Rotimi Akeredolu, governor of Ondo, says states will not fund community police.
Akeredolu was reacting to the statement by Adeleye Oyebade, deputy inspector-general of police in charge of research and planning, that states will be responsible for the salary and upkeep of community police officers.
The governor spoke in an interview with Channels Television on Wednesday.
Oyebade had also said Amotekun, a joint security outfit, will also complement the community policing.
“We are expecting them to put in 16 working hours in a week and the remuneration is going to be paid by the state government after we must have trained and retrained and got them deployed to the local government where they have been recruited because they know the culture, the language, the orientation and the topography of the area for them to be able to work with the police at that level,” Oyebade had said.
However, Akeredolu dismissed the suggestion, asking where the money to fund the security outfit would come from when some states are struggling to pay salaries and allocation has not been increased.
He said the governors have not been informed that they will shoulder that responsibility.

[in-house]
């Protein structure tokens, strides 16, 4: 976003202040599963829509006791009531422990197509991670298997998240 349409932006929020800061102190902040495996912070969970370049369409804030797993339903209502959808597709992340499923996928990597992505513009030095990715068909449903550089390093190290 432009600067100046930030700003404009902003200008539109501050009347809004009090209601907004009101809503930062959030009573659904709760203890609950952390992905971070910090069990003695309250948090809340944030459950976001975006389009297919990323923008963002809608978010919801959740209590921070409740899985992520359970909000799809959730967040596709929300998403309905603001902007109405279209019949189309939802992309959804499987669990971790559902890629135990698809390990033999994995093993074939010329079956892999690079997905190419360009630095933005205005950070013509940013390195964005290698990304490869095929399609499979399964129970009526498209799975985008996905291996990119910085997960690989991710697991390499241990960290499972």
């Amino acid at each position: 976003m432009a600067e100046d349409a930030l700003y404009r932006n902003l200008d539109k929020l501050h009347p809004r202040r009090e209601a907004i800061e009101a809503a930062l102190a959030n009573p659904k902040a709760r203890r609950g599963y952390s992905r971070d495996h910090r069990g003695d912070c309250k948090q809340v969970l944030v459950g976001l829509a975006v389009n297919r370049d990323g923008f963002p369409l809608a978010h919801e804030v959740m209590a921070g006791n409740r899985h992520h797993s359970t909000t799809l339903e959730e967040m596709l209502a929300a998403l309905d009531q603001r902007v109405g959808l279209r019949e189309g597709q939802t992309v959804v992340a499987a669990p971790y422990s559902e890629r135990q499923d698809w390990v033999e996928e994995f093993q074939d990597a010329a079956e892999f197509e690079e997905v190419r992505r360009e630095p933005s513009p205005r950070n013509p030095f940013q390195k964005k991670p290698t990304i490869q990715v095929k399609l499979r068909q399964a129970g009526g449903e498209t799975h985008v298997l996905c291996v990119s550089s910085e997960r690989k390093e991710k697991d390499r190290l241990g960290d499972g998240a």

“I am sure that they are taking this thing too far. Governors will have to pay? We have discussed this thing before and we told them it is not going to be possible. Are you increasing our allocations? Which state governor will accept that? Other states might say, ‘Yes, we will pay’, but we will not pay,” he said.
“Let’s be fair to ourselves; we are running a federal system. Where is that money going to come from when we are struggling to pay salaries? Nobody has ever come to us to say we will pay salaries (of community policemen) anyway and if they come, we will write to say, no, we don’t have extra money to do that.”
The governor also said Amotekun would not operate under the community policing arrangement or be collapsed for it.
“It will never be accepted; it is not our thinking. We have a law that sets this up. If the DIG feels otherwise, there is always a place for us to ventilate it,” he said.
“We are not afraid of this. The law says Amotekun will operate under its own law; it is not going to be subsumed under any set-up. No.
“We will not collapse Amotekun for community policing. It will stand on its own. There is no intimidation. We are not people that can be intimidated (or) that the IG will give orders to. We will not. Amotekun is different. Community policing is different. If the IG does not understand, he will leave one day and other people will understand.
“We will work together; it is collaboration, not that it will be subsumed. The law is there and if anybody finds a fault in that law, we can go to court and ventilate whatever position in it. The DIG is totally wrong, Amotekun will not be subsumed under the community policing.”
The governor added that a case is being made for Amotekun operatives to be allowed to bear arms, saying they are only allowed to carry non-prohibited firearms at the moment.
He noted that it would be suicidal to confront criminal elements with such type of ammunition, adding that the officers are disciplined people who won’t misuse the opportunity.